Zortrax Introduces 3D Print Smoothing Device
Zortrax announced the Apoller Smart Vapor Smoothing Device.
This machine is an accessory for 3D printers, and provides an ability to smooth the typically layered surface of 3D prints using chemical action.
There are several chemicals known to soften common 3D print materials. The most familiar of which is acetone, which can, if supplied in sufficient volume, dissolve objects made from ABS thermoplastic. The trick is to apply these chemicals in a controlled fashion equally to all sides of the object to smooth it by gently softening the exterior surface.
Although some may “paint” a solvent onto a print to soften surfaces, the most typically done approach is by vaporizing the solvent so that the chemical can be carefully exposed to all surfaces of the object, even those hidden from normal views.
The problem is that the solvents are typically hazardous in some way. Acetone, for example, is quite flammable and considerable care must be taken to avoid incidents, particularly when it is vaporized. Because of this acetone vaporization systems are typically closed environments.
Acetone works very well on ABS materials, but hardly at all on PLA, the most commonly used 3D print material. Exposing a PLA print to acetone won’t get you too far. However, instead you can use something called “MEK”, or methyl ethyl ketone, and is sometimes called “Butanone”.
Is MEK safe? By no means so - it is flammable, and according to Wikipedia, a “constituent of tobacco smoke.” It is an irritant and has shown effect of exposure on animals. It is also rumored to cause neuropsychological effects, and is listed on the United Nations Convention Against Illicit Traffic in Narcotic Drugs and Psychotropic Substances.
Thus these two solvents are not often used by 3D printer operators to smooth materials because of these effects.
However, some companies have endeavored to produce machines that can enable their use more safely and reliably. A new entrant to that market is Zortrax, who have announced the Apoller, a device specifically designed to provide controlled solvent vapor exposure for 3D prints.
Zortrax explains how the system works:
“Zortrax Apoller is a desktop SVS system working with acetone or MEK to smooth FDM 3D printed models. With an intuitive touch interface and proprietary algorithms managing the smoothing process, the Zortrax Apoller is the next step in additive manufacturing.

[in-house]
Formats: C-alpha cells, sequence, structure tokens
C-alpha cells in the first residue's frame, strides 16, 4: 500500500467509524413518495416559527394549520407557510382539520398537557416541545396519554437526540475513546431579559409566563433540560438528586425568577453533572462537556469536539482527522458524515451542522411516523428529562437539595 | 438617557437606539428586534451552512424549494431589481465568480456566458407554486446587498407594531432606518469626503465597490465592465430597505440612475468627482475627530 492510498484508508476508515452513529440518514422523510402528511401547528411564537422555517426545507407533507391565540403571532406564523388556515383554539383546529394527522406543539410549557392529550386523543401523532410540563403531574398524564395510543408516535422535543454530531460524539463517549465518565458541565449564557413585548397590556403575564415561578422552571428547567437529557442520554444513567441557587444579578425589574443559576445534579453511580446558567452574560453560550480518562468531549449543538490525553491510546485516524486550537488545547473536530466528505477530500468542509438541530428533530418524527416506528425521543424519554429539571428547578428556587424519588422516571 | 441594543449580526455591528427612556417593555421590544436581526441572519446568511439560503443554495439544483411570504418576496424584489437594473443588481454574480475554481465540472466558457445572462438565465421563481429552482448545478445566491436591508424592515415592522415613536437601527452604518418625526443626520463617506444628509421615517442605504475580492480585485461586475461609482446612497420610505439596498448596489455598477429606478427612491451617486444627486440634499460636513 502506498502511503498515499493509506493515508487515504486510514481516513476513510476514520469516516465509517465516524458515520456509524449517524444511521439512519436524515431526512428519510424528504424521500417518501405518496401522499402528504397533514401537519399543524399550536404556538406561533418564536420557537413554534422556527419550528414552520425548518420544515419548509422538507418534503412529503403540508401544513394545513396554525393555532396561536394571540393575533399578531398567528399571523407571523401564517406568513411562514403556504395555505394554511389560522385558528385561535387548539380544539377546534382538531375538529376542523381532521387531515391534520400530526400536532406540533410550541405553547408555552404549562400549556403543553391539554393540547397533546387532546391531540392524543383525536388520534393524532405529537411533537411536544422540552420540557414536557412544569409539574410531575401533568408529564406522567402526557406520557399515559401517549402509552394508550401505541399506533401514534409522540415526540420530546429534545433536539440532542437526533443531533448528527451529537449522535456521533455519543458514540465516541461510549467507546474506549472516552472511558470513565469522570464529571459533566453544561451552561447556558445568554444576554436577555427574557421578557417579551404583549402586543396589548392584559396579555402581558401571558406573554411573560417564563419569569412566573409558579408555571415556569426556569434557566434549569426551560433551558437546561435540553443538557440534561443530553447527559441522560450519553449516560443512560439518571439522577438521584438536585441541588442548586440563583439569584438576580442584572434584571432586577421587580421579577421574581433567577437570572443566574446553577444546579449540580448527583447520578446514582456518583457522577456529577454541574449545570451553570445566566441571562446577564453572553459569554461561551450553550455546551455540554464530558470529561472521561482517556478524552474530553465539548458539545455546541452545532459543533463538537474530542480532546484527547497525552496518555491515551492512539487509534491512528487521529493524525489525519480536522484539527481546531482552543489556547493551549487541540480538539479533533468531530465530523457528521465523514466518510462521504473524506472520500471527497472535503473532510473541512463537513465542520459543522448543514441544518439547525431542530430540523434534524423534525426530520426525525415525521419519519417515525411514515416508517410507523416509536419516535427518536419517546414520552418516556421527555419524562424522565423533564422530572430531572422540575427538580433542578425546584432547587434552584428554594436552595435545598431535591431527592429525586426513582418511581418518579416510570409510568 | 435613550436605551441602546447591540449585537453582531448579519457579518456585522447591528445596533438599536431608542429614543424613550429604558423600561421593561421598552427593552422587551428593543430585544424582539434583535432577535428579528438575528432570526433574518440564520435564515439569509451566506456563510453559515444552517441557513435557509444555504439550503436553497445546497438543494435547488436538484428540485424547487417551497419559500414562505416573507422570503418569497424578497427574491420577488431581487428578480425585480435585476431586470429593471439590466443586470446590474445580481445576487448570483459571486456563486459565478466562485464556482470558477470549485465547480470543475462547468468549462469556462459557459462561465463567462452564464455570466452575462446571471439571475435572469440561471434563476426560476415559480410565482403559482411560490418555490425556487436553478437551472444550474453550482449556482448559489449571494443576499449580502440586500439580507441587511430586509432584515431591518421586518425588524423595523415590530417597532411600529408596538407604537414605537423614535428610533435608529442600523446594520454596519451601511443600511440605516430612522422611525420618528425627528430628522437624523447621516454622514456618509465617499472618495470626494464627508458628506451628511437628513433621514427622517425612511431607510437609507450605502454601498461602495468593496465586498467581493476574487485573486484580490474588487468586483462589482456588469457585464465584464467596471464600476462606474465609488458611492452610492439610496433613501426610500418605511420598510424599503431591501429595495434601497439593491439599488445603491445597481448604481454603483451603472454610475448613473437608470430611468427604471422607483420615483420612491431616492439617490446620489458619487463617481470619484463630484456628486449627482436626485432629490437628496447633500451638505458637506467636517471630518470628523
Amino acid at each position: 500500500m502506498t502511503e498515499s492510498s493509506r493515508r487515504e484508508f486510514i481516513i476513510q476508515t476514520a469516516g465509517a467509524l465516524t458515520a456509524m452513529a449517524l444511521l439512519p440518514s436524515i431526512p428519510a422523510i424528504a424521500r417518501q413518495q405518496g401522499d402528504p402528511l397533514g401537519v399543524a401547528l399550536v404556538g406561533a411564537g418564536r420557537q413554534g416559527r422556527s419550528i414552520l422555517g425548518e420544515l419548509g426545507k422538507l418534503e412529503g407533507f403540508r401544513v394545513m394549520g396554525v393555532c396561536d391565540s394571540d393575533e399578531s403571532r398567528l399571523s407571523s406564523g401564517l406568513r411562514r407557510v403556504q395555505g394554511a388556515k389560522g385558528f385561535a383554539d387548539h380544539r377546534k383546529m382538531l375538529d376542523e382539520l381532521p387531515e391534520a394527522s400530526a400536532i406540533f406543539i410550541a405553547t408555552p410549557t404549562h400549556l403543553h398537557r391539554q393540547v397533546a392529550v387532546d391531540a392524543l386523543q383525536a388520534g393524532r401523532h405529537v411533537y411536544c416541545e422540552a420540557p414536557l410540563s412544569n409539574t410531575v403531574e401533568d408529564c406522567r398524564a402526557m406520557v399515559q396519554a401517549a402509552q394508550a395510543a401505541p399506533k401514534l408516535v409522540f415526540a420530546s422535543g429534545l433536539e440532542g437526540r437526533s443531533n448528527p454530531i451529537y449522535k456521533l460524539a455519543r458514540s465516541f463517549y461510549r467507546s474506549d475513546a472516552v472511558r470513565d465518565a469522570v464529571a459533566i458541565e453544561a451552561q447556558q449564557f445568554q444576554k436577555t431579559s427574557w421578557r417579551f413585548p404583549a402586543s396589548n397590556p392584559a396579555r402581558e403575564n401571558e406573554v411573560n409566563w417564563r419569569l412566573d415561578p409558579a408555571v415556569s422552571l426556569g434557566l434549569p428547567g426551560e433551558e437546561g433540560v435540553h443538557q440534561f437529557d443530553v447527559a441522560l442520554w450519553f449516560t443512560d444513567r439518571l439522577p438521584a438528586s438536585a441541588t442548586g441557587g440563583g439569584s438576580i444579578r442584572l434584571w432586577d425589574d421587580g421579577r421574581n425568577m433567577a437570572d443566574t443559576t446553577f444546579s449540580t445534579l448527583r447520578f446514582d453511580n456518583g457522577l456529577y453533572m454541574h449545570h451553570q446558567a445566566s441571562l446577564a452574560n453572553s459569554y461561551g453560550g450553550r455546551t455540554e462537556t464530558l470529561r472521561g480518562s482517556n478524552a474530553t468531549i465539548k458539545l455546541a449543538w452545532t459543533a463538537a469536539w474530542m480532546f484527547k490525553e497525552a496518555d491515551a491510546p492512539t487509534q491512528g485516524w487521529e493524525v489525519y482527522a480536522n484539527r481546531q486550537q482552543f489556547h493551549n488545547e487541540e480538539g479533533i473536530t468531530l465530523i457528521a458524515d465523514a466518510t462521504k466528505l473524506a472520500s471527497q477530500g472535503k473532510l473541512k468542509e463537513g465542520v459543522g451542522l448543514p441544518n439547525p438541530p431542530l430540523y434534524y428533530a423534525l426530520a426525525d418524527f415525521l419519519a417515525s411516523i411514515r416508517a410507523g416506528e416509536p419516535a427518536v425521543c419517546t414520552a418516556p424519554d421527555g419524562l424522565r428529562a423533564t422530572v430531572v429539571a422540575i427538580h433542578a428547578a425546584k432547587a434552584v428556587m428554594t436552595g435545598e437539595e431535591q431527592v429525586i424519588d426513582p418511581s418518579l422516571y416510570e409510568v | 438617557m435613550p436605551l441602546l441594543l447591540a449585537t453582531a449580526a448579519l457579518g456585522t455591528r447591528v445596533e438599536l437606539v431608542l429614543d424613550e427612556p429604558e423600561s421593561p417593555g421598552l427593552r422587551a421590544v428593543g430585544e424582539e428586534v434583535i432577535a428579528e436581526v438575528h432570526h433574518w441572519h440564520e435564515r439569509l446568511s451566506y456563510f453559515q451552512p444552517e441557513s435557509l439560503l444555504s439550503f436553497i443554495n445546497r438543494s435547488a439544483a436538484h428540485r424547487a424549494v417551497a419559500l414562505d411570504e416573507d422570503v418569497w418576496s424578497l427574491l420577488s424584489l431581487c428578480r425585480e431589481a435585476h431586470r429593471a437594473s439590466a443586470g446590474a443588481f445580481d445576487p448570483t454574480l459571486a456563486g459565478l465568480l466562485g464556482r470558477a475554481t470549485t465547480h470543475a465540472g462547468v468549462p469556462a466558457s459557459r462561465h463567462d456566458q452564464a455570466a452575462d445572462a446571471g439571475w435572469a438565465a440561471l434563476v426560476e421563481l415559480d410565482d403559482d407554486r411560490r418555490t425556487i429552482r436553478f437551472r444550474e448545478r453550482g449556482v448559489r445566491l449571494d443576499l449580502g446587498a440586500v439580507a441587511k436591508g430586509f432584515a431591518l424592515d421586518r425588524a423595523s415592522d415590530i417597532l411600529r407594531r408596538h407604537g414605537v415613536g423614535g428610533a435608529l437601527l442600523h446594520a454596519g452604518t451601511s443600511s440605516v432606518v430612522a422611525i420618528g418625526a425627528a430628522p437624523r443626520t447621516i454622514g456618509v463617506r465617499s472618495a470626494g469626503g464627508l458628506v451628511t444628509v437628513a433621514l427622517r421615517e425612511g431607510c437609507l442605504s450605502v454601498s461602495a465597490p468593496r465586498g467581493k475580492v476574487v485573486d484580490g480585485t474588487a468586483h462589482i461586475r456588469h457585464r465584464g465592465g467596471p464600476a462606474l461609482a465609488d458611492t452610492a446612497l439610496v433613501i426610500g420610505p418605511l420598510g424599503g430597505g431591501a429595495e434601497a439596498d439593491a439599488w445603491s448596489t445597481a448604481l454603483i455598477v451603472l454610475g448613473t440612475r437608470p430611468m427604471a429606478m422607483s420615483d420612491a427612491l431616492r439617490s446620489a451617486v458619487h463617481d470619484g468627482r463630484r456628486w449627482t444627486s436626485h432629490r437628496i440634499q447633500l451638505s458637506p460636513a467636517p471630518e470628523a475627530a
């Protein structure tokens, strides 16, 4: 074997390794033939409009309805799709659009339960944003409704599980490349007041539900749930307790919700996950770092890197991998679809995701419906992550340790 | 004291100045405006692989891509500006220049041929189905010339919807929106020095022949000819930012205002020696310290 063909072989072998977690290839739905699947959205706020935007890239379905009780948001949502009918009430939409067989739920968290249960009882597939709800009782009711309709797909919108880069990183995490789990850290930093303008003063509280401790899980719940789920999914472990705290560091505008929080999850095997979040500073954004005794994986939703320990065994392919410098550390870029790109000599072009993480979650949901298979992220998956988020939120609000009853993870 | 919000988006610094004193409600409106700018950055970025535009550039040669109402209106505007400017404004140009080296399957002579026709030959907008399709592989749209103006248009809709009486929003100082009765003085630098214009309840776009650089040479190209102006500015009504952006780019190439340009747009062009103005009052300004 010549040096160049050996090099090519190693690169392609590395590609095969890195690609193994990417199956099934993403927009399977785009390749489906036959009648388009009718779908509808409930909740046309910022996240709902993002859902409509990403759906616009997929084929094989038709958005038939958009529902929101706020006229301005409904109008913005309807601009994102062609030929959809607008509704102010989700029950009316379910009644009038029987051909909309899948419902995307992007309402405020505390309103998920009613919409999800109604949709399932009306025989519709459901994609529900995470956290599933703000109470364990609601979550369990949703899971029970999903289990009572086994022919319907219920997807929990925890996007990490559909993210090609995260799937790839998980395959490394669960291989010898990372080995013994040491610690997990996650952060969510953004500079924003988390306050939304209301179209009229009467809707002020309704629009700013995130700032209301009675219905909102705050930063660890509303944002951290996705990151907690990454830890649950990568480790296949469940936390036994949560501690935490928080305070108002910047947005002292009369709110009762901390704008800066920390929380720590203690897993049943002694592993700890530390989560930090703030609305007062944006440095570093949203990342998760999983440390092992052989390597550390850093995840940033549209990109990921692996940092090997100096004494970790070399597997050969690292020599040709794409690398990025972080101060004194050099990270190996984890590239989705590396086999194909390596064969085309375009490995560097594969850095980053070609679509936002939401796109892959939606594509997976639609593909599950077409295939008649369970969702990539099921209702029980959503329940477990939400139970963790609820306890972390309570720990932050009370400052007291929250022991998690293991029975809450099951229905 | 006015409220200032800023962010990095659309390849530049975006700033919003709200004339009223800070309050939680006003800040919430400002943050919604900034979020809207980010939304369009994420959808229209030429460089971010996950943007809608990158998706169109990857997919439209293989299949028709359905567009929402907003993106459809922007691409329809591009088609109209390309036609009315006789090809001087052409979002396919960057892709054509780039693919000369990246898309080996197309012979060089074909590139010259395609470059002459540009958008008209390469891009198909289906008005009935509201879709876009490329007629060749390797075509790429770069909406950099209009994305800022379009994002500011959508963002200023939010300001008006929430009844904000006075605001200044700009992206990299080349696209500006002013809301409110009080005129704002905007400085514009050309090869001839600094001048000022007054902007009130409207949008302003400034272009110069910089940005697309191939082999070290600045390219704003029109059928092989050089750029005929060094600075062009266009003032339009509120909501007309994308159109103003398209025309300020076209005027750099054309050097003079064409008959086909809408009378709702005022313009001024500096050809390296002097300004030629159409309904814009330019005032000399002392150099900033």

Vapor-smoothed models get the look of injection-molded parts with a glossy or matte finish depending on the filament used. With a dual condensation process, a 300ml bottle of solvent can be used for smoothing multiple prints instead of just one. This efficiency means that the combined weekly output of four typical FDM 3D printers can be automatically smoothed within one day without loss of quality.”
In fact, Zortrax seems to have taken special steps to ensure the safety of the device and its operator:
“Safety is always a concern and the Zortrax Apoller makes it a top priority for users. Zortrax Apoller offers industrial-class reliability through redundancies carefully engineered into the system. The smoothing chamber stays closed until the solvents are safely contained in their tanks, ensuring the Apoller meets the European ATEX Workplace Directives for improving worker protection from explosive atmospheres. Power outage? Not a problem, as the chamber will stay sealed. When the power comes back on, the Zortrax Apoller will automatically decontaminate the chamber. This makes vapor smoothing a viable post-processing technique in the prototyping process while maintaining utmost safety in the workplace.”
The device also includes a vacuum seal to ensure that the precious and potentially dangerous solvents do not leak out onto the operator or the surrounding environment.
What’s quite interesting about the device is that it can recycle the solvents after use. The two solvents designed to be used in the Apoller, acetone and MEK, can both be recaptured, thus lowering operating costs.
Like any proper smart device, the Apoller is equipped with a WiFi interface for remote control, and has a fancy touchscreen for local operation.
There is a limitation: the enclosed smoothing chamber has dimensions of 300 x 250 x 250 mm, so you cannot smooth parts larger than that size. However, you can include several parts in one smoothing job, as there are no three dimensional restrictions. I imagine one could use a metal rack to hold a series of objects to be smoothed.
With the use of acetone and MEK, the Apoller can smooth objects made from PLA, HIPS, ASA or ABS.
While the machine is obviously targeted at Zortrax users, it seems to me that it could also be used by anyone else with 3D prints in those materials, even if they do not have a Zortrax machine. However, it is likely that Zortrax’s recipes for smoothing will be based on their own specific material chemistries, so using the Apoller on third party materials might require some experimentation.
There’s no word on pricing yet, but we hope to see the device in person at formnext. But we won’t be breathing any MEK!
Zortrax will be exhibiting in Hall 3.1, booth A81 at formnext.